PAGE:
June 16, 2016
A more nuanced and balanced view from both leave and remain campaigns on how the EU Referendum will affect employees is needed, a leading HR authority has warned. Commenting on how the outcome of the EU Referendum will affect employees, Professor of Human Resources Chris Rowley, at Cass Business School, said: “The deluge of increasingly extreme polar dichotomy arguments and claims regarding possible post-Brexit life also applies to the critical area of work and employment where the Remain and Leave camps have some of their greatest internal tensions and contradictions. Both sides betray a lack of historical and contemporary grounding and analysis of both employee relations and politics. One problem is that there is much counterfactual argument of causation – what would have happened anyway.” In the short term and possibly even in the longer term he says that a Brexit vote would be unlikely to impact employment law, as so much is already enshrined at work.
Nevertheless – he says we need to recall four simple matters about employment protection and rights:
- The status of employment regulation as some existed pre-EU, some is not EU-driven and some is EU-derived. Employment regulations have a mixed heritage.
- Much depends on the post-Brexit UK-EU relationship. Negotiations would be lengthy and complex, and retaining EU employment law may be part of any new deal.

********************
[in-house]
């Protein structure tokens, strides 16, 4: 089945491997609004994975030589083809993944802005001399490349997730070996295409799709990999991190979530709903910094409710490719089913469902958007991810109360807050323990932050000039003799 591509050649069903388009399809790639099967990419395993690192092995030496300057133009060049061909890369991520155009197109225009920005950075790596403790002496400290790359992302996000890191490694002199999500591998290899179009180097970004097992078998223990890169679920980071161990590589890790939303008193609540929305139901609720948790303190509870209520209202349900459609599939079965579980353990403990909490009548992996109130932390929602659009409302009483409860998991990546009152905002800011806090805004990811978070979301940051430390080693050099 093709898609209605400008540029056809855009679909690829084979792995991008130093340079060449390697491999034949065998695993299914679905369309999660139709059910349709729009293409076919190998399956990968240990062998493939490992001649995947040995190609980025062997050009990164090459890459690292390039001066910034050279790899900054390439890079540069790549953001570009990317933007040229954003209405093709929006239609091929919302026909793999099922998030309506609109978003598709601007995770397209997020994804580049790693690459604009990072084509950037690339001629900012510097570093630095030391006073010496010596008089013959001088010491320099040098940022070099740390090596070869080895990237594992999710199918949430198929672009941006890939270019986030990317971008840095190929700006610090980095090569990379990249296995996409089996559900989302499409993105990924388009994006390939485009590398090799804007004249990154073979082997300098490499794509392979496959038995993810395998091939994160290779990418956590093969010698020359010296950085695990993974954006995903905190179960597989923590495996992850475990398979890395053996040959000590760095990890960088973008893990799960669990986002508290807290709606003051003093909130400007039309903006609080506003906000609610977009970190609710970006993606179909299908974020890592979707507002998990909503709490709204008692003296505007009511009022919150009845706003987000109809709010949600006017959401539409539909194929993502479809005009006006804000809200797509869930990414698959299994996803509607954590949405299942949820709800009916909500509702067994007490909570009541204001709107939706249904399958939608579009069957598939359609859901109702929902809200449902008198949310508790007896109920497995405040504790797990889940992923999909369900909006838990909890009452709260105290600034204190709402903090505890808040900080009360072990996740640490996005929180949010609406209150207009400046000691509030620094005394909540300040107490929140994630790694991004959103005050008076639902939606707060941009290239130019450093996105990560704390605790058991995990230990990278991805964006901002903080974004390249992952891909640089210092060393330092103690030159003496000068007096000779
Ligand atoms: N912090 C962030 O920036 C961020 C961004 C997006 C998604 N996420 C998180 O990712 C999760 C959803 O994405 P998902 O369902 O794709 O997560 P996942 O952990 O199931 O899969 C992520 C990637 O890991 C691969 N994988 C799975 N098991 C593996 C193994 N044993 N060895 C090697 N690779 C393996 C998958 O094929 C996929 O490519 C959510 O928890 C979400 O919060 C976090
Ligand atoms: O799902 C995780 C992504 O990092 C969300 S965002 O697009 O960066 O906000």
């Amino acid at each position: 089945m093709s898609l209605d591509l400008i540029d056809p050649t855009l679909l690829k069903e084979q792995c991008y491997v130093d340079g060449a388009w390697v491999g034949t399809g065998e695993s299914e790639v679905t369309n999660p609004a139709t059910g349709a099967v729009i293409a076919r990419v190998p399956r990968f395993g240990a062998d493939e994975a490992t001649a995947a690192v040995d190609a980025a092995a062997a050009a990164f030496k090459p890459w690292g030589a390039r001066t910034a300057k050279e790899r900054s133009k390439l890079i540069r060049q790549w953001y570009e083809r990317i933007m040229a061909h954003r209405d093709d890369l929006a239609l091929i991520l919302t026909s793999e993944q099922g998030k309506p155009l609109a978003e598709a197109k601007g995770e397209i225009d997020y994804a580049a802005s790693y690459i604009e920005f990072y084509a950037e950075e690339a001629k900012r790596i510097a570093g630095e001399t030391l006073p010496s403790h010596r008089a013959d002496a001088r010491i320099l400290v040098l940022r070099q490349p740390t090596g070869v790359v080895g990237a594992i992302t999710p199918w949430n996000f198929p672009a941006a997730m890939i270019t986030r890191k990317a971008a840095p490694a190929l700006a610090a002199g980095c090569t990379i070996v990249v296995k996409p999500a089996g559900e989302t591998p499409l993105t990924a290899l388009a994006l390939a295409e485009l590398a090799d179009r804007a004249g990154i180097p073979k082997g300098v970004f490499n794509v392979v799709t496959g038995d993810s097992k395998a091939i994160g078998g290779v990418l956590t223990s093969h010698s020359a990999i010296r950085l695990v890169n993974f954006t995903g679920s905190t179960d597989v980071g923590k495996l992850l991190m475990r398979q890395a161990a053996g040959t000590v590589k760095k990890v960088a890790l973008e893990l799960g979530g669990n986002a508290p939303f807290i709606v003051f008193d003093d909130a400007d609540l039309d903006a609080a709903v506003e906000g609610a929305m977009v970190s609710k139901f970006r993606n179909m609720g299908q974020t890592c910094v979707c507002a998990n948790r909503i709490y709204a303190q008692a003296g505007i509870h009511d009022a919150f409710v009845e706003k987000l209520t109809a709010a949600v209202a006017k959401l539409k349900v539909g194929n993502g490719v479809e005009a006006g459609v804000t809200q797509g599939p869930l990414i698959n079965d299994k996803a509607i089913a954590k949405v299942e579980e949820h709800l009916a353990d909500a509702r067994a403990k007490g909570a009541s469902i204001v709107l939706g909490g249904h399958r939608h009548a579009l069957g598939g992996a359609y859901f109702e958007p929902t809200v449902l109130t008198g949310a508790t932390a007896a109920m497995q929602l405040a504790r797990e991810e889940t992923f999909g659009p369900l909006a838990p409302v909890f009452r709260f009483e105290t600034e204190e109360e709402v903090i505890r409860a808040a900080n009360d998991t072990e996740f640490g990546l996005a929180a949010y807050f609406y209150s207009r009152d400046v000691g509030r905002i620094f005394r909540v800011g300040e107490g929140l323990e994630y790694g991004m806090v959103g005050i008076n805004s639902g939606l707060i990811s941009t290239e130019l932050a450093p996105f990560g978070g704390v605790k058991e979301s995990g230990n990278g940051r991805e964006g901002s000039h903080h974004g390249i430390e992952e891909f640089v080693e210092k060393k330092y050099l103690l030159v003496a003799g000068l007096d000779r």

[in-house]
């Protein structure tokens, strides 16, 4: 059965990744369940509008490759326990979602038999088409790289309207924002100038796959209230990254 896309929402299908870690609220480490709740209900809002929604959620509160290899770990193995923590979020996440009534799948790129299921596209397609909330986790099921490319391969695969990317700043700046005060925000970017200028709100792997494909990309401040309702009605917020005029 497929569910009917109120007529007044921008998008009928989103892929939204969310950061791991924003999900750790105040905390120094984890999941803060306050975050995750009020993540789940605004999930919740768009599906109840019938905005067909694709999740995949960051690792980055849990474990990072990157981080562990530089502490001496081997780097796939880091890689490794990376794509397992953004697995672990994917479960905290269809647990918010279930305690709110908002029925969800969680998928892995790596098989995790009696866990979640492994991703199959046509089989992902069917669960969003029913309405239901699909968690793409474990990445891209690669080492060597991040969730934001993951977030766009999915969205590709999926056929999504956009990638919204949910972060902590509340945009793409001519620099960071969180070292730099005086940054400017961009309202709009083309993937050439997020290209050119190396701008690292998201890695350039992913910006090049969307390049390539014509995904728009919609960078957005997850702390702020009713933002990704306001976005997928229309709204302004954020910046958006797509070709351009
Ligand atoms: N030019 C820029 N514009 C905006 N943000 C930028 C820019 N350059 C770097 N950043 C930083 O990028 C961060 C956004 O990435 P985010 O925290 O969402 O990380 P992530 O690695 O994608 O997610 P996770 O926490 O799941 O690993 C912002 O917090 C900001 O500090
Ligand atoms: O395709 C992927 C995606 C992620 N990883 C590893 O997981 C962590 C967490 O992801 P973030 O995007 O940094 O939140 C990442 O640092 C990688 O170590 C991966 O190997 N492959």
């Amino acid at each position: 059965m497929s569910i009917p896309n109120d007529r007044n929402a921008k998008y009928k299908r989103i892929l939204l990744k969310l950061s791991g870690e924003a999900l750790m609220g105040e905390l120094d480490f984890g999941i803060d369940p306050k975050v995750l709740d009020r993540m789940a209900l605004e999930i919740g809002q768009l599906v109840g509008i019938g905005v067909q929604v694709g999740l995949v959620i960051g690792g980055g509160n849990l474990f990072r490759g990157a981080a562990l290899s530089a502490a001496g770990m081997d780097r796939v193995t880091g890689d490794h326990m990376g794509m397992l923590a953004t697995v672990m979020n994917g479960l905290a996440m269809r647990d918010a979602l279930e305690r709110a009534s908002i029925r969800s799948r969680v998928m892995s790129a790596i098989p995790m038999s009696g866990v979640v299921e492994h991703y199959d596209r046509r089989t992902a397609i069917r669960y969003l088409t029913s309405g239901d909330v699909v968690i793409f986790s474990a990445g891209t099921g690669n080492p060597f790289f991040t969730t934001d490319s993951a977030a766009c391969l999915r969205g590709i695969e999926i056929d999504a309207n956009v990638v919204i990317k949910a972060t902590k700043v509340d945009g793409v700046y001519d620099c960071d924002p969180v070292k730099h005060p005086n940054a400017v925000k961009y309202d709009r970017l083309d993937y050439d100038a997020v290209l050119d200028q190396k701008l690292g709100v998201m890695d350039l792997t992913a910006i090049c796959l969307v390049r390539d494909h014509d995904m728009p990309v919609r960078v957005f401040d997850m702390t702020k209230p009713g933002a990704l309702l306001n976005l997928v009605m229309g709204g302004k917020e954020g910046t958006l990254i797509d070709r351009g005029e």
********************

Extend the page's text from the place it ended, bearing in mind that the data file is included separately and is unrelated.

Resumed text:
- The power of social norms and expectations remain. Many employment protections have become accepted and expected workplace norms, they reflect good HR practice, and employers may not want to abandon existing policies given their significance in recruitment, retention and image.
- The importance of ‘Realpolitik’ is over-arching. Politicians wishing re-election would surely see little political advantage in allowing employers to discriminate against people, removing employment rights.
Says Professor Rowley: “Like all the other areas in the Brexit debate, it is impossible to predict with any degree of certainty how UK employment may change. The most likely scenario is business-as-usual in the short term, as rules are unlikely to change dramatically in a sudden radical departure from the status quo.
“Even in the long term – and irrespective of the employment rights consequences of any new UK-EU relationship – so much employment regulation is now established as good practice that any attempt at unravelling it will not only be complex and slow, but be seen as regressive and counter-productive – and so undesirable for not only employees but also employers and politicians.”